Packman CH. Hemolytic anemia resulting from immune injury. In: Kaushansky K, Lichtman MA, Prchal JT, Levi MM, Press OW, Burns LJ, Caligiuri MA, editors. William Hematology. 9th
ed., Ch. 54. New York: McGraw-Hill; 2016.
Dacie JV. The Haemolytic Anaemia: Autoimmune Haemolytic Anaemia. 3rd
ed., Vol. 3. New York: Churchill Livingstone; 1992.
Petz LD, Garratty G. Autoimmune Haemolytic Anaemia. Philadelphia: Churchill Livingstone; 2004.
Sokol RJ, Hewitt S, Stamps BK. Autoimmune haemolysis: an 18 year study of 865 cases referred to a regional transfusion centre. Br Med J
1981; 282 (6281): 2023–7.
Mayer B, Yürek S, Kiesewetter H, Salama M. Mixed-type autoimmune haemolytic anaemia: differential diagnosis and a critical review of reported cases. Transfusion
2008; 48 (10): 2229–34.
Shulman IA, Branch DR, Nelson JM, Thompson JC, Saxena S, Petz LD. Autoimmune haemolytic anaemia with both cold and warm autoantibodies. JAMA
1985; 253 (12): 1746–8.
Hill QA, Stamps R, Massey E, Grainger JD, Provan D, Hill A; British Society for Hematology. The diagnosis and management of primary autoimmune haemolytic anaemia. Br J Haematol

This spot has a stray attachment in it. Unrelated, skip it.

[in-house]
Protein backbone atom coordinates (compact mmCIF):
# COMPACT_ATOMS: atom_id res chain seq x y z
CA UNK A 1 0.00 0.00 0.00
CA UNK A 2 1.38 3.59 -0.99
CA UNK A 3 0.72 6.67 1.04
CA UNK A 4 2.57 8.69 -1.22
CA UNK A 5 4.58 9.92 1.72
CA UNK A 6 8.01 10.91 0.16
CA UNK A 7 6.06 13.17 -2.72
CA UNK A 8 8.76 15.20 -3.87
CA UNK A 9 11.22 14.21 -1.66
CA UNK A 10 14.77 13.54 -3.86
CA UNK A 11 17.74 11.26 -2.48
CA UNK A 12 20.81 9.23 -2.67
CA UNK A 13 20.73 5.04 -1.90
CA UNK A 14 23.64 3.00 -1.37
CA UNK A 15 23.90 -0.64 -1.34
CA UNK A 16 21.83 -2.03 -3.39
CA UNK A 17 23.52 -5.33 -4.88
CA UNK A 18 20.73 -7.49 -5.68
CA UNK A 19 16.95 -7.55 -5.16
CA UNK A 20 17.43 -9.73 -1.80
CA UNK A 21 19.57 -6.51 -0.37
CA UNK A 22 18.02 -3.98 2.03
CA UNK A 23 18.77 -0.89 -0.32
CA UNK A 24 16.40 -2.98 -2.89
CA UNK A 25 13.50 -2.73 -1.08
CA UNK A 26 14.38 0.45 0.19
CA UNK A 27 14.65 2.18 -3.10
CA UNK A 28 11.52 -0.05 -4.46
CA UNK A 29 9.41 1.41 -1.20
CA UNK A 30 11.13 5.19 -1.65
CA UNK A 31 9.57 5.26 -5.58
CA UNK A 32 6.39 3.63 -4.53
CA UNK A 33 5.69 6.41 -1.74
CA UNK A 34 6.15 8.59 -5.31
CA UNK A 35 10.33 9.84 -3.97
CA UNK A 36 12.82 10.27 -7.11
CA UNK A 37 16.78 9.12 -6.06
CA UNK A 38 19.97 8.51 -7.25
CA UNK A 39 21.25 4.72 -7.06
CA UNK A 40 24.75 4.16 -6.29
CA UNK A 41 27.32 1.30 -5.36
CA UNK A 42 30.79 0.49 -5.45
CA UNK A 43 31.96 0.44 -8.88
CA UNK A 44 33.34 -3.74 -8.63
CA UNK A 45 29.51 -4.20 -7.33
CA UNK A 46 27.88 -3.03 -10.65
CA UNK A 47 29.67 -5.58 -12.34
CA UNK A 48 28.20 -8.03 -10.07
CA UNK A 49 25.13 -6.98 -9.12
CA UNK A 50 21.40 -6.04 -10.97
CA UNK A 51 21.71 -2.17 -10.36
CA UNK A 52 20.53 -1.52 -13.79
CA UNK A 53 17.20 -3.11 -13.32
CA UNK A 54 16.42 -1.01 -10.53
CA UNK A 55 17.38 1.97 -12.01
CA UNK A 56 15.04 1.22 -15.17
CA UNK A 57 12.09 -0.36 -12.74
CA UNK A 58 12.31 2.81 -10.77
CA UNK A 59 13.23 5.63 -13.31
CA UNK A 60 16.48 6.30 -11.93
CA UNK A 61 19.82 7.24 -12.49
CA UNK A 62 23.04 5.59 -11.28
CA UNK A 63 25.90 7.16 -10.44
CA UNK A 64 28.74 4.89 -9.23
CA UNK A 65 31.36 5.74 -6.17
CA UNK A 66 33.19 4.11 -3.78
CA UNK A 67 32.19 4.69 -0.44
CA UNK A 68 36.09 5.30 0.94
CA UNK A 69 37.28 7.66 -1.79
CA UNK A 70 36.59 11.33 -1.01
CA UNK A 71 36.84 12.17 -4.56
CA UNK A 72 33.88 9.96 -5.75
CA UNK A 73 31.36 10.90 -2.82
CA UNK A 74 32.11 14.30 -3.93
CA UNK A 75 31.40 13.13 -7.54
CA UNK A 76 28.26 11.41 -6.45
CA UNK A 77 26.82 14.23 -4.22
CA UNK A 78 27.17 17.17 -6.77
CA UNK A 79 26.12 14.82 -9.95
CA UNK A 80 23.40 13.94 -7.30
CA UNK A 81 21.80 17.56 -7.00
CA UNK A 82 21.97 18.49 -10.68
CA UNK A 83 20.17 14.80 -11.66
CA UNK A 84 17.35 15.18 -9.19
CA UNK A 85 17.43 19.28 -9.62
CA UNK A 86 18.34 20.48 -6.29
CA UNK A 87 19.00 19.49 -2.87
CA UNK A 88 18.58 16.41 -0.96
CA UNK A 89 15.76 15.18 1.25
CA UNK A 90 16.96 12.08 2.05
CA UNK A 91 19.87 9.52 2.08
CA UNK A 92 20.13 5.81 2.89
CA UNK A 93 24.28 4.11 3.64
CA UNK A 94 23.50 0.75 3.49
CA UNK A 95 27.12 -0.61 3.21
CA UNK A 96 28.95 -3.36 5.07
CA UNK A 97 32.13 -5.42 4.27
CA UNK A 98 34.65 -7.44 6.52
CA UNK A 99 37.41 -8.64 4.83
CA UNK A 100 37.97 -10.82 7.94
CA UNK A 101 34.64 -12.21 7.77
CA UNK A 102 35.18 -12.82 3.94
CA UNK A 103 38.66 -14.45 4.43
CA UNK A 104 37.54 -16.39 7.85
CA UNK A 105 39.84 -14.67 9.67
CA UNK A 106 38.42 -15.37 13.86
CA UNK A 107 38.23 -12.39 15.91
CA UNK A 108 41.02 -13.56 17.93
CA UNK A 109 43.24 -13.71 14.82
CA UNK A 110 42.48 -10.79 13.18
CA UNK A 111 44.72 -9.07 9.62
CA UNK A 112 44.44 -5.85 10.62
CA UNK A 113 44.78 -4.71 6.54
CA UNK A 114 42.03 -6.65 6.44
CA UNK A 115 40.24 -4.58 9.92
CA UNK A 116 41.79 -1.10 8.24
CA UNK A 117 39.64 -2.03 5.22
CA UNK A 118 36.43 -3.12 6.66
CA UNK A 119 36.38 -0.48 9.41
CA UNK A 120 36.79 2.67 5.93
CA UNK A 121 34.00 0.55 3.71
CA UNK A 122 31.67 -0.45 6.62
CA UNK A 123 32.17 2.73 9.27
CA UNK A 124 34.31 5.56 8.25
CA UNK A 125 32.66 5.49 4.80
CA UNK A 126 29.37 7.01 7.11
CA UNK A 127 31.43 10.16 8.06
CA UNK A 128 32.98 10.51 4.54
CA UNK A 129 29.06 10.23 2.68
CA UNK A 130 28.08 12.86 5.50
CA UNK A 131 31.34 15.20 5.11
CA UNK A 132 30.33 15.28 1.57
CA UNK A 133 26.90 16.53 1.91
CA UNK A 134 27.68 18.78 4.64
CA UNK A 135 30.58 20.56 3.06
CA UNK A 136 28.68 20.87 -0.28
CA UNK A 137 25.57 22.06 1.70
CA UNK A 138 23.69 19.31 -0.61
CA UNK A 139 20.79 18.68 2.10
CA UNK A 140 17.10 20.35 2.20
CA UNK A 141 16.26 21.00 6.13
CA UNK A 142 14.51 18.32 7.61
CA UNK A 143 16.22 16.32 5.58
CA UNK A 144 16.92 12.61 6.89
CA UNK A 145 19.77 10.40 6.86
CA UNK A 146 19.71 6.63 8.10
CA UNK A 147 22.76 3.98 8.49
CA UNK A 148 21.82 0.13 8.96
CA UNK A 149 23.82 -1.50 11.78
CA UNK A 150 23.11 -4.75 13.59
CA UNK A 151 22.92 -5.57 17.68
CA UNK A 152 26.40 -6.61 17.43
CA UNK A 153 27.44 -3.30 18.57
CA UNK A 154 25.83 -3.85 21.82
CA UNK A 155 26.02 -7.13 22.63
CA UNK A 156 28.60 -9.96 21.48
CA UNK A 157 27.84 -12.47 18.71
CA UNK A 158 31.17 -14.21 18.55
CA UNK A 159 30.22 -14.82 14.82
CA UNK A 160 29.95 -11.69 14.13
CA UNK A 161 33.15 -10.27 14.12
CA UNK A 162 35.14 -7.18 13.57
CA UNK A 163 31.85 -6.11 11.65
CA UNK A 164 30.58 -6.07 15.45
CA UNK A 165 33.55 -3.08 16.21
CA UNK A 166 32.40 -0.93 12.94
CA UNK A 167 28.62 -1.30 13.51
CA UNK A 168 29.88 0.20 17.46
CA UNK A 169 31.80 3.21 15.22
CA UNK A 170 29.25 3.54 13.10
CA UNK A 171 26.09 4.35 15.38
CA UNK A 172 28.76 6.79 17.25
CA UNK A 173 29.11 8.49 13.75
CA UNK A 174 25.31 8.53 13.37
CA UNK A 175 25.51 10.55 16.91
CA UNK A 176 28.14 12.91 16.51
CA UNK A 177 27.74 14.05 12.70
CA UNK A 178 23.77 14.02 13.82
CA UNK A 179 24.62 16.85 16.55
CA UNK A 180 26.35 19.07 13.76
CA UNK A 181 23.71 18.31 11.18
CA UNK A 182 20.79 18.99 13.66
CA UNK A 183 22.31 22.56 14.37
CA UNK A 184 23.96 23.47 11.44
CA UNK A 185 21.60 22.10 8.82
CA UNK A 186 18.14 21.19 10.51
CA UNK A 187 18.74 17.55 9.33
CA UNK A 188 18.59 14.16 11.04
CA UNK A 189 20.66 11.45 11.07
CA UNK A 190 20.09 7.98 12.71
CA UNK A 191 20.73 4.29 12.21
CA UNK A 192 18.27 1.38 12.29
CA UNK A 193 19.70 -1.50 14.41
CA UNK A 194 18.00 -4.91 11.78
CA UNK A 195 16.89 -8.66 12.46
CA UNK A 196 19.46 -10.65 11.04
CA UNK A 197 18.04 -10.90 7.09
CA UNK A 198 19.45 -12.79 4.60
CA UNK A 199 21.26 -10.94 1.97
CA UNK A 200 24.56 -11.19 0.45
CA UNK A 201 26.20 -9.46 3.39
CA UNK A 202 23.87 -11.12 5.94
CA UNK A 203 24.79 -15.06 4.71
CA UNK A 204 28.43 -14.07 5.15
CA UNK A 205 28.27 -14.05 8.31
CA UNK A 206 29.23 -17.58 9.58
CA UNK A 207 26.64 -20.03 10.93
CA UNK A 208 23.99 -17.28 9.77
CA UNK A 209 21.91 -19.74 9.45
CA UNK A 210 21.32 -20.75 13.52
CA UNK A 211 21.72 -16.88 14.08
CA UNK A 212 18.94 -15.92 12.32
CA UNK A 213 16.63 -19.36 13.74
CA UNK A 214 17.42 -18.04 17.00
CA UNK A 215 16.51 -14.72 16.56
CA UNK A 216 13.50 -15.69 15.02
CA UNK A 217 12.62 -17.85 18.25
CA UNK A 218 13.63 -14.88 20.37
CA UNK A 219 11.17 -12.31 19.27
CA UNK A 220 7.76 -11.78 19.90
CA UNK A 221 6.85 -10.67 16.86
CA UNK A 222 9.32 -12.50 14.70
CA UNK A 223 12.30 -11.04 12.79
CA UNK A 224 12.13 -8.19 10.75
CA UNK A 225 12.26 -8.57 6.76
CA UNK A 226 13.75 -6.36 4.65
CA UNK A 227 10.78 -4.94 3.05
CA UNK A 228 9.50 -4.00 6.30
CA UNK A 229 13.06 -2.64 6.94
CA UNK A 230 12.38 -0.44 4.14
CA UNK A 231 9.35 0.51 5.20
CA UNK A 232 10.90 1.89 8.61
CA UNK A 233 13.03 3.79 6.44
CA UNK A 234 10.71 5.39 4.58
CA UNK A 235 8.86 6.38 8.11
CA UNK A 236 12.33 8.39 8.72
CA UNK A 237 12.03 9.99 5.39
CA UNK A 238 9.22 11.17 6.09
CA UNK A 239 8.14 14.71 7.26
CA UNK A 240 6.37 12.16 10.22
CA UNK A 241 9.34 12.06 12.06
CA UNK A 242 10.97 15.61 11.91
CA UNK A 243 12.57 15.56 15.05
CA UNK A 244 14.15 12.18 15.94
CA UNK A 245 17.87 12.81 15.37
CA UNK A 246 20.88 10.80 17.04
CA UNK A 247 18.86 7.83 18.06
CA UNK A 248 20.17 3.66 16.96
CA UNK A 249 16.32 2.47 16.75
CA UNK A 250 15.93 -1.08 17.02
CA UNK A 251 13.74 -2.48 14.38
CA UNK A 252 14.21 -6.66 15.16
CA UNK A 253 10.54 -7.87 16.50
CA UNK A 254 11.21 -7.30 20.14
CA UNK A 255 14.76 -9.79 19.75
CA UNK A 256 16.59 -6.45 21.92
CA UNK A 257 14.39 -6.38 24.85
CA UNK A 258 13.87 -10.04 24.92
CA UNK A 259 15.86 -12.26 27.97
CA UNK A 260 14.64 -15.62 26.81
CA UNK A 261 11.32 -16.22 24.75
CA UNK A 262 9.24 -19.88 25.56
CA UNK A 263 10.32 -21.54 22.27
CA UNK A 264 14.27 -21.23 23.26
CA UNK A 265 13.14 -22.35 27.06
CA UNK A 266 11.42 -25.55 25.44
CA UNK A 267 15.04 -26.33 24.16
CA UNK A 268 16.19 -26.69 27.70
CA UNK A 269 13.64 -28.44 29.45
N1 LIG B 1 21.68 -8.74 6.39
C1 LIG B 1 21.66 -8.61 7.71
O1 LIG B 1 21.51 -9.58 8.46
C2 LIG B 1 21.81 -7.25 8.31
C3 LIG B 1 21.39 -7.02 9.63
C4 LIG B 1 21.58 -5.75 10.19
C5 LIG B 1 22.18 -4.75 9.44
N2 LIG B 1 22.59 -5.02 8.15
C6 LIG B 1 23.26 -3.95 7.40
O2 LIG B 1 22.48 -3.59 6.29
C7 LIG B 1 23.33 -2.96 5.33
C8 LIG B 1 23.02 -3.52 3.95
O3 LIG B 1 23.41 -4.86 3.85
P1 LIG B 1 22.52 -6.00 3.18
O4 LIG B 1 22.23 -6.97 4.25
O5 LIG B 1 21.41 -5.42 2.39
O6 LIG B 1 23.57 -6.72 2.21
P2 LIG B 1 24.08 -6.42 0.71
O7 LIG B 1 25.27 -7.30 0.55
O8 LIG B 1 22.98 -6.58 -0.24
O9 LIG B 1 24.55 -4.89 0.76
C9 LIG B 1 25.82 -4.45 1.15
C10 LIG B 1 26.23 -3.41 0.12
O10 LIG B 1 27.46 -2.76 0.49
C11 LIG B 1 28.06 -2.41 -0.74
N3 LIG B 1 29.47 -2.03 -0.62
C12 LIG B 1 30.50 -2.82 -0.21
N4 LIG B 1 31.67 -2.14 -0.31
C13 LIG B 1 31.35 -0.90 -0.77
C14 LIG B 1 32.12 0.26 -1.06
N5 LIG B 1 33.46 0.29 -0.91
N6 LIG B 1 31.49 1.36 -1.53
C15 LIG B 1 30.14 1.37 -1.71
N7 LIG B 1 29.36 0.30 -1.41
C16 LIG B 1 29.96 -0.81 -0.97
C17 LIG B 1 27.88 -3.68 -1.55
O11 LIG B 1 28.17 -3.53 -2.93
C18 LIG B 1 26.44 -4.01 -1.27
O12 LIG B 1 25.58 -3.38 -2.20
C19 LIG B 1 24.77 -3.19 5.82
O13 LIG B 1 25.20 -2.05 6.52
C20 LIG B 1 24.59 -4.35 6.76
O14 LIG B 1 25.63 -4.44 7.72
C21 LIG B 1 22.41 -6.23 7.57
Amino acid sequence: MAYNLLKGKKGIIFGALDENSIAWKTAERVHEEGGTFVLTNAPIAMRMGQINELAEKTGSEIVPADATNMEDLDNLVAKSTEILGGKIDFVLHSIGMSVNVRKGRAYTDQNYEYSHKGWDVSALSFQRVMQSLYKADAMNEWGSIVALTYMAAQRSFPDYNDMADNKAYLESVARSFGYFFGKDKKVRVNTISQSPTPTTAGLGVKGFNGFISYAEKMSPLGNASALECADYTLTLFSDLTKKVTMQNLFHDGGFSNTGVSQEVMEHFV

Segel GB. Hemolytic anemias resulting from extracellular factors. In: Behrman RE, Kliegman RM, Jenson HB, editors. Nelson Textbook of Pediatrics. 18th
ed. Philadelphia: Saunders; 2007. p. 2042–4.
Sudha Reddy VR, Samayan P, Ravichander B, Bai U. Autoimmune hemolytic anaemia: mixed type-a case report. Indian J Hematol Blood Transfus
2011; 27 (2): 107–10.
Chaudhary RK, Das SS. Autoimmune haemolytic anaemia: from lab to bed side. Asian J Transfus Sci
2014;8 (1): 5–12.
[Table 1], [Table 2]